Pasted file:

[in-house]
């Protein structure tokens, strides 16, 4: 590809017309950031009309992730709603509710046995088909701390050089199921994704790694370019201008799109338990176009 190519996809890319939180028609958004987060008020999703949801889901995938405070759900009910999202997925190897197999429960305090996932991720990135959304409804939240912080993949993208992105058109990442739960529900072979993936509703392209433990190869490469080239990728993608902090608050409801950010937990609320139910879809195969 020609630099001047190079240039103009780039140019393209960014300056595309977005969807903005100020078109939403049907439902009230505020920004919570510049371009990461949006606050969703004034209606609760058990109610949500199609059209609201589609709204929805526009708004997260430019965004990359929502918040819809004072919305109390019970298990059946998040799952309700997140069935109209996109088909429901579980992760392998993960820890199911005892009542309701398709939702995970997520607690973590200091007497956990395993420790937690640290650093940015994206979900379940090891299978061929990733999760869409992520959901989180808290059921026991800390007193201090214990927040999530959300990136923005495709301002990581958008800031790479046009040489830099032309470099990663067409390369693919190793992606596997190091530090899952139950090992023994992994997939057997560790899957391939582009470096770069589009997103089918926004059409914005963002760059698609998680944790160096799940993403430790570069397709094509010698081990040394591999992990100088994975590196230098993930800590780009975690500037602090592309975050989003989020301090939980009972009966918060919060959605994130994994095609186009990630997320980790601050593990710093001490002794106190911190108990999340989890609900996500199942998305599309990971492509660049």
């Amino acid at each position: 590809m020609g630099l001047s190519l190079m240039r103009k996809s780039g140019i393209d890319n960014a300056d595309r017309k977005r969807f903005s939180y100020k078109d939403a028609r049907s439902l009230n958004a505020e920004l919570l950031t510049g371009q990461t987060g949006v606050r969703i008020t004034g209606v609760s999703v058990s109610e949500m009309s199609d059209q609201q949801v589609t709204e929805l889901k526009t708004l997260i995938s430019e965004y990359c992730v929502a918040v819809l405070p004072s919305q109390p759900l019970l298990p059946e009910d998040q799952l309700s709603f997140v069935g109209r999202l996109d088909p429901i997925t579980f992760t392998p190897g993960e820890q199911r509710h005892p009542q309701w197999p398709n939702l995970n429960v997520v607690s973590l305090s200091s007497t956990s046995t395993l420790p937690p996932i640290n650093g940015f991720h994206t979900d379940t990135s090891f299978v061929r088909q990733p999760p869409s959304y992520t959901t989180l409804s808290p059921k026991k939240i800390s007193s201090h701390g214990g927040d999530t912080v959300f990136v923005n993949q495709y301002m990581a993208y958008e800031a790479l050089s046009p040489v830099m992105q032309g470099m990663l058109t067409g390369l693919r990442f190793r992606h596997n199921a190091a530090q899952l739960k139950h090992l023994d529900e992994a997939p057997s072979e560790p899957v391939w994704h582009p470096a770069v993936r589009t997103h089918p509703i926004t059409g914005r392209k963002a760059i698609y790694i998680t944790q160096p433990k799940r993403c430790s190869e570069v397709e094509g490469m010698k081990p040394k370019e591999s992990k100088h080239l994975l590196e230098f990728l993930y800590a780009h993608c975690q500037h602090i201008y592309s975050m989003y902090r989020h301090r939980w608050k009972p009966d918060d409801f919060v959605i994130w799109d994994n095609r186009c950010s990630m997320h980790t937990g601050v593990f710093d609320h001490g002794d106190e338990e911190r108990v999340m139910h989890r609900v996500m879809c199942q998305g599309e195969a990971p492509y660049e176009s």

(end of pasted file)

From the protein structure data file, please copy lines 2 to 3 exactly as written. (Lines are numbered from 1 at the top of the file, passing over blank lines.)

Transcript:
């Protein structure tokens, strides 16, 4: 590809017309950031009309992730709603509710046995088909701390050089199921994704790694370019201008799109338990176009 190519996809890319939180028609958004987060008020999703949801889901995938405070759900009910999202997925190897197999429960305090996932991720990135959304409804939240912080993949993208992105058109990442739960529900072979993936509703392209433990190869490469080239990728993608902090608050409801950010937990609320139910879809195969 020609630099001047190079240039103009780039140019393209960014300056595309977005969807903005100020078109939403049907439902009230505020920004919570510049371009990461949006606050969703004034209606609760058990109610949500199609059209609201589609709204929805526009708004997260430019965004990359929502918040819809004072919305109390019970298990059946998040799952309700997140069935109209996109088909429901579980992760392998993960820890199911005892009542309701398709939702995970997520607690973590200091007497956990395993420790937690640290650093940015994206979900379940090891299978061929990733999760869409992520959901989180808290059921026991800390007193201090214990927040999530959300990136923005495709301002990581958008800031790479046009040489830099032309470099990663067409390369693919190793992606596997190091530090899952139950090992023994992994997939057997560790899957391939582009470096770069589009997103089918926004059409914005963002760059698609998680944790160096799940993403430790570069397709094509010698081990040394591999992990100088994975590196230098993930800590780009975690500037602090592309975050989003989020301090939980009972009966918060919060959605994130994994095609186009990630997320980790601050593990710093001490002794106190911190108990999340989890609900996500199942998305599309990971492509660049």
């Amino acid at each position: 590809m020609g630099l001047s190519l190079m240039r103009k996809s780039g140019i393209d890319n960014a300056d595309r017309k977005r969807f903005s939180y100020k078109d939403a028609r049907s439902l009230n958004a505020e920004l919570l950031t510049g371009q990461t987060g949006v606050r969703i008020t004034g209606v609760s999703v058990s109610e949500m009309s199609d059209q609201q949801v589609t709204e929805l889901k526009t708004l997260i995938s430019e965004y990359c992730v929502a918040v819809l405070p004072s919305q109390p759900l019970l298990p059946e009910d998040q799952l309700s709603f997140v069935g109209r999202l996109d088909p429901i997925t579980f992760t392998p190897g993960e820890q199911r509710h005892p009542q309701w197999p398709n939702l995970n429960v997520v607690s973590l305090s200091s007497t956990s046995t395993l420790p937690p996932i640290n650093g940015f991720h994206t979900d379940t990135s090891f299978v061929r088909q990733p999760p869409s959304y992520t959901t989180l409804s808290p059921k026991k939240i800390s007193s201090h701390g214990g927040d999530t912080v959300f990136v923005n993949q495709y301002m990581a993208y958008e800031a790479l050089s046009p040489v830099m992105q032309g470099m990663l058109t067409g390369l693919r990442f190793r992606h596997n199921a190091a530090q899952l739960k139950h090992l023994d529900e992994a997939p057997s072979e560790p899957v391939w994704h582009p470096a770069v993936r589009t997103h089918p509703i926004t059409g914005r392209k963002a760059i698609y790694i998680t944790q160096p433990k799940r993403c430790s190869e570069v397709e094509g490469m010698k081990p040394k370019e591999s992990k100088h080239l994975l590196e230098f990728l993930y800590a780009h993608c975690q500037h602090i201008y592309s975050m989003y902090r989020h301090r939980w608050k009972p009966d918060d409801f919060v959605i994130w799109d994994n095609r186009c950010s990630m997320h980790t937990g601050v593990f710093d609320h001490g002794d106190e338990e911190r108990v999340m139910h989890r609900v996500m879809c199942q998305g599309e195969a990971p492509y660049e176009s």